United States: Structured Thoughts: "Structured Products, Meet The Volcker Rule": The New Limitations On Proprietary Trading

Introduction

As readers of this publication know, the long-anticipated final Volcker Rule has been issued. The rule generally prohibits, among other things, any "banking entity" from engaging in "proprietary trading" with respect to a wide variety of financial instruments.

For our firm's more detailed discussion of the rule, please see our "User's Guide to the Volcker Rule" (the "User's Guide"), which may be found at: http://www.mofo.com/files/Uploads/Images/131223-A-Users-Guide-to-The-Volcker-Rule.pdf. 1 We will not repeat all of the information in that guide here. Instead, in this article, we discuss the principal expected impact of the rule on issuers and underwriters of structured products. In particular, we examine the rule's exemptions for market-making activities, underwriting and hedging activities. In addition to proprietary trading activities, we also will examine how the final rule's provisions relating to "covered funds" are likely to impact certain types of structured products.

Banking Entities – Affected Parties in the Structured Products Markets (Not Just Banks)

The final rules do not apply simply to "banks." Rather, the rule's prohibitions apply to a larger group of so-called "banking entities." These entities include:

  • insured depository institutions;
  • any company that controls an insured depository institution;
  • any foreign entity that is treated as a bank holding company for purposes of Section 8 of the International Banking Act of 1978 (i.e., because it has a U.S. branch or agency);2 and
  • any affiliate or subsidiary of any of those entities.

The broad final bullet above brings the broker-dealer affiliates of banks within the scope of the new rule. These entities, of course, are involved in a variety of features of the structured products market, including structuring, underwriting, trading and hedging. In contrast, broker-dealers that are not affiliated with banks, which sometimes act as key distributors of structured products, would be outside the scope of the new rules.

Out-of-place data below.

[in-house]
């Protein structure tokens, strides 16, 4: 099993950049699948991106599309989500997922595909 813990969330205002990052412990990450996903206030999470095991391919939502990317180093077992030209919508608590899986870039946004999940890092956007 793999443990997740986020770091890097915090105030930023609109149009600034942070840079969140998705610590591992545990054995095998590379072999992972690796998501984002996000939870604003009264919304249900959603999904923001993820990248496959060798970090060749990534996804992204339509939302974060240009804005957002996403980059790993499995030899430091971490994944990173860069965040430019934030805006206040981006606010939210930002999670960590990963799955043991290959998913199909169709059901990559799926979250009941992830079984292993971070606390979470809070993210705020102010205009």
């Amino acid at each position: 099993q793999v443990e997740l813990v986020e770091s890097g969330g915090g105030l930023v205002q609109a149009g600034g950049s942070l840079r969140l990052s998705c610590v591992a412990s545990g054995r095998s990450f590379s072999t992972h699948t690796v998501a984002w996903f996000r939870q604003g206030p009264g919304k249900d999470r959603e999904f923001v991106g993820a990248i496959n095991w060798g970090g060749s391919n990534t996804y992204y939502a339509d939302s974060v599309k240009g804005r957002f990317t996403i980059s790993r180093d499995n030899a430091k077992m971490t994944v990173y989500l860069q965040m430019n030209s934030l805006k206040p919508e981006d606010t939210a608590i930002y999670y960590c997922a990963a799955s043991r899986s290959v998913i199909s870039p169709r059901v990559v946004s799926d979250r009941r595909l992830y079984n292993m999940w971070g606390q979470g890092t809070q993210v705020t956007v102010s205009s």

Broad Prohibition of Proprietary Trading

Definition. The final rule prohibits a banking entity from engaging in "proprietary trading." Proprietary trading is defined as "engaging as principal for the trading account of the banking entity in any purchase or sale of one or more financial instruments."

Exemptions. Because of the potentially broad reach of this prohibition, the rule contains detailed exemptions. These exemptions are intended to balance the need to reduce the risks relating to large financial institutions, while enabling these entities to continue many of their existing roles in the financial sector. In the area of structured products, the ones of principal importance are for market-making activities, underwriting and hedging, as discussed in more detail below.

The Backstop Provisions. However, even if otherwise permitted by the exemptions, proprietary trading activities by a banking entity are subject to additional provisions and restrictions under the final rule. These restrictions are described below in "The Backstop Provisions – Exceptions to the Exemptions." Structured products raise a variety of issues under the backstop provisions.

Transactions Within (and Outside) the Prohibition. The ban relates to trading for the banking entity's own account. As a result, a wide variety of transactions that occur in the structured products market are not affected. For example, transactions in which a financial institution acts on an agency basis for a client, or acts as a riskless principal for a non-affiliated entity, would not be prohibited by the new rules.

Note that the prohibition relates to "financial instruments," which are defined as:

  • securities (including options on securities);
  • derivatives (including options on derivatives); and
  • contracts of sale of a commodity for future delivery (or options on those contracts).

The majority of structured products issued today would fall into the first category, "securities." However, most structured certificates of deposit, which are intentionally structured not to be "securities," would appear to be exempt from the prohibition.3

Market-Making Exemption

General. The final rule is designed to permit a broad scope of market-making activities, while prohibiting impermissible proprietary trading that may pose significant risk to the financial system. The final rules provide flexibility for market-making activities generally, but also limit those activities through a mix of compliance requirements and risk controls. Banking entities will be permitted to determine the appropriate scope of their market-making activities based on the liquidity, maturity and depth of the relevant markets. Banking entities will need to analyze their activities in terms of the overall exposures and market-making inventory held by their different trading desks.